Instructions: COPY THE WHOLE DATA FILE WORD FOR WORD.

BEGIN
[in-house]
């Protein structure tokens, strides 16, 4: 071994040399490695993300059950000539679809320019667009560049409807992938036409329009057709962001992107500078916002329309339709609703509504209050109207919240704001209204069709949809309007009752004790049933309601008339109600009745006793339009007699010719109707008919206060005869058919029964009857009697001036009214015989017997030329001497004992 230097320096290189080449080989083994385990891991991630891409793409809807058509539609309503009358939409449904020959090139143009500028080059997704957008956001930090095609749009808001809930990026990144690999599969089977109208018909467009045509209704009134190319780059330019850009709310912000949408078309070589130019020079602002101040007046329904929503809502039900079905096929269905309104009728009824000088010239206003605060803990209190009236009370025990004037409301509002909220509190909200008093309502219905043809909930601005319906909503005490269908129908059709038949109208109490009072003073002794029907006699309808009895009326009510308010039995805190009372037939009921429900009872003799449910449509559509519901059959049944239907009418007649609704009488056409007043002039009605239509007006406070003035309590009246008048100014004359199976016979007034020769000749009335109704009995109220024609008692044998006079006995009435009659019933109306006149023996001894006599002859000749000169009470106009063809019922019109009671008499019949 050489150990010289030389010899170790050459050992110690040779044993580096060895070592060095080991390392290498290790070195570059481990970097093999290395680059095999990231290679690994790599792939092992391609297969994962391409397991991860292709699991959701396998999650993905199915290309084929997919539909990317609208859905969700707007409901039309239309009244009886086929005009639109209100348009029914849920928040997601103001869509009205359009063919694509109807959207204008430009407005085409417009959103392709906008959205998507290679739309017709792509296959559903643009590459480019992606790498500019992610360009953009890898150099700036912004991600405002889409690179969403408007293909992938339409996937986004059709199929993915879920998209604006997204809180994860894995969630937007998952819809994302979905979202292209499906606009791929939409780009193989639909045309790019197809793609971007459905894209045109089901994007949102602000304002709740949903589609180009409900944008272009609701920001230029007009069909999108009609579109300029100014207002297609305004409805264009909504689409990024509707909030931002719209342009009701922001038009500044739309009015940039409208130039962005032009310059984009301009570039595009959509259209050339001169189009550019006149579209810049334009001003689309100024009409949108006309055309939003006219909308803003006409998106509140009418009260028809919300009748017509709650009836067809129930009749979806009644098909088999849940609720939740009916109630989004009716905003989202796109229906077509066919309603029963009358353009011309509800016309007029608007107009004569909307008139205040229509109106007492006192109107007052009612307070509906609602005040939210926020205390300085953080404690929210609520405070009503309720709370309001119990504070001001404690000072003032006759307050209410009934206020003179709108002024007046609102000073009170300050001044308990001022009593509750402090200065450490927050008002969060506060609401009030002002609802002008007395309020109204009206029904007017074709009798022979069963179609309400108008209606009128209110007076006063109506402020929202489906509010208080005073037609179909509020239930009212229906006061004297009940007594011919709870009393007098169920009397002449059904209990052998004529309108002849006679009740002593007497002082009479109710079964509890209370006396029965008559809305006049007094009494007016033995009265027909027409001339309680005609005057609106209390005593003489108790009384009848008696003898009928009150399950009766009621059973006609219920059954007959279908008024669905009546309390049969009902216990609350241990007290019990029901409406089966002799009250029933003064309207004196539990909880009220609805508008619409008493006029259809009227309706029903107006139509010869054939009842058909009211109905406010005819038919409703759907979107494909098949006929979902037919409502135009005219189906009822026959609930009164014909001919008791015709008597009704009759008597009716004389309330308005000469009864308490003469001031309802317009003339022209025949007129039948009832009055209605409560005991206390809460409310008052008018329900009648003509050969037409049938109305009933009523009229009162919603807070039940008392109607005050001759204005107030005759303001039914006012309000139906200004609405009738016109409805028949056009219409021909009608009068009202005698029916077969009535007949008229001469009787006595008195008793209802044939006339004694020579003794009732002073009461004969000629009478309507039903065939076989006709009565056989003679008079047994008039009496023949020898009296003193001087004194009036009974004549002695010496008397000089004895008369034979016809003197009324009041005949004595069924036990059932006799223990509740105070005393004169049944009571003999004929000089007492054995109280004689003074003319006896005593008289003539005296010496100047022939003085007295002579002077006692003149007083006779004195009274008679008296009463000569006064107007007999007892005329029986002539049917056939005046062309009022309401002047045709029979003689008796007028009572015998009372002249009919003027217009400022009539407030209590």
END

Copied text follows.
[in-house]
């Protein structure tokens, strides 16, 4: 071994040399490695993300059950000539679809320019667009560049409807992938036409329009057709962001992107500078916002329309339709609703509504209050109207919240704001209204069709949809309007009752004790049933309601008339109600009745006793339009007699010719109707008919206060005869058919029964009857009697001036009214015989017997030329001497004992 230097320096290189080449080989083994385990891991991630891409793409809807058509539609309503009358939409449904020959090139143009500028080059997704957008956001930090095609749009808001809930990026990144690999599969089977109208018909467009045509209704009134190319780059330019850009709310912000949408078309070589130019020079602002101040007046329904929503809502039900079905096929269905309104009728009824000088010239206003605060803990209190009236009370025990004037409301509002909220509190909200008093309502219905043809909930601005319906909503005490269908129908059709038949109208109490009072003073002794029907006699309808009895009326009510308010039995805190009372037939009921429900009872003799449910449509559509519901059959049944239907009418007649609704009488056409007043002039009605239509007006406070003035309590009246008048100014004359199976016979007034020769000749009335109704009995109220024609008692044998006079006995009435009659019933109306006149023996001894006599002859000749000169009470106009063809019922019109009671008499019949 050489150990010289030389010899170790050459050992110690040779044993580096060895070592060095080991390392290498290790070195570059481990970097093999290395680059095999990231290679690994790599792939092992391609297969994962391409397991991860292709699991959701396998999650993905199915290309084929997919539909990317609208859905969700707007409901039309239309009244009886086929005009639109209100348009029914849920928040997601103001869509009205359009063919694509109807959207204008430009407005085409417009959103392709906008959205998507290679739309017709792509296959559903643009590459480019992606790498500019992610360009953009890898150099700036912004991600405002889409690179969403408007293909992938339409996937986004059709199929993915879920998209604006997204809180994860894995969630937007998952819809994302979905979202292209499906606009791929939409780009193989639909045309790019197809793609971007459905894209045109089901994007949102602000304002709740949903589609180009409900944008272009609701920001230029007009069909999108009609579109300029100014207002297609305004409805264009909504689409990024509707909030931002719209342009009701922001038009500044739309009015940039409208130039962005032009310059984009301009570039595009959509259209050339001169189009550019006149579209810049334009001003689309100024009409949108006309055309939003006219909308803003006409998106509140009418009260028809919300009748017509709650009836067809129930009749979806009644098909088999849940609720939740009916109630989004009716905003989202796109229906077509066919309603029963009358353009011309509800016309007029608007107009004569909307008139205040229509109106007492006192109107007052009612307070509906609602005040939210926020205390300085953080404690929210609520405070009503309720709370309001119990504070001001404690000072003032006759307050209410009934206020003179709108002024007046609102000073009170300050001044308990001022009593509750402090200065450490927050008002969060506060609401009030002002609802002008007395309020109204009206029904007017074709009798022979069963179609309400108008209606009128209110007076006063109506402020929202489906509010208080005073037609179909509020239930009212229906006061004297009940007594011919709870009393007098169920009397002449059904209990052998004529309108002849006679009740002593007497002082009479109710079964509890209370006396029965008559809305006049007094009494007016033995009265027909027409001339309680005609005057609106209390005593003489108790009384009848008696003898009928009150399950009766009621059973006609219920059954007959279908008024669905009546309390049969009902216990609350241990007290019990029901409406089966002799009250029933003064309207004196539990909880009220609805508008619409008493006029259809009227309706029903107006139509010869054939009842058909009211109905406010005819038919409703759907979107494909098949006929979902037919409502135009005219189906009822026959609930009164014909001919008791015709008597009704009759008597009716004389309330308005000469009864308490003469001031309802317009003339022209025949007129039948009832009055209605409560005991206390809460409310008052008018329900009648003509050969037409049938109305009933009523009229009162919603807070039940008392109607005050001759204005107030005759303001039914006012309000139906200004609405009738016109409805028949056009219409021909009608009068009202005698029916077969009535007949008229001469009787006595008195008793209802044939006339004694020579003794009732002073009461004969000629009478309507039903065939076989006709009565056989003679008079047994008039009496023949020898009296003193001087004194009036009974004549002695010496008397000089004895008369034979016809003197009324009041005949004595069924036990059932006799223990509740105070005393004169049944009571003999004929000089007492054995109280004689003074003319006896005593008289003539005296010496100047022939003085007295002579002077006692003149007083006779004195009274008679008296009463000569006064107007007999007892005329029986002539049917056939005046062309009022309401002047045709029979003689008796007028009572015998009372002249009919003027217009400022009539407030209590």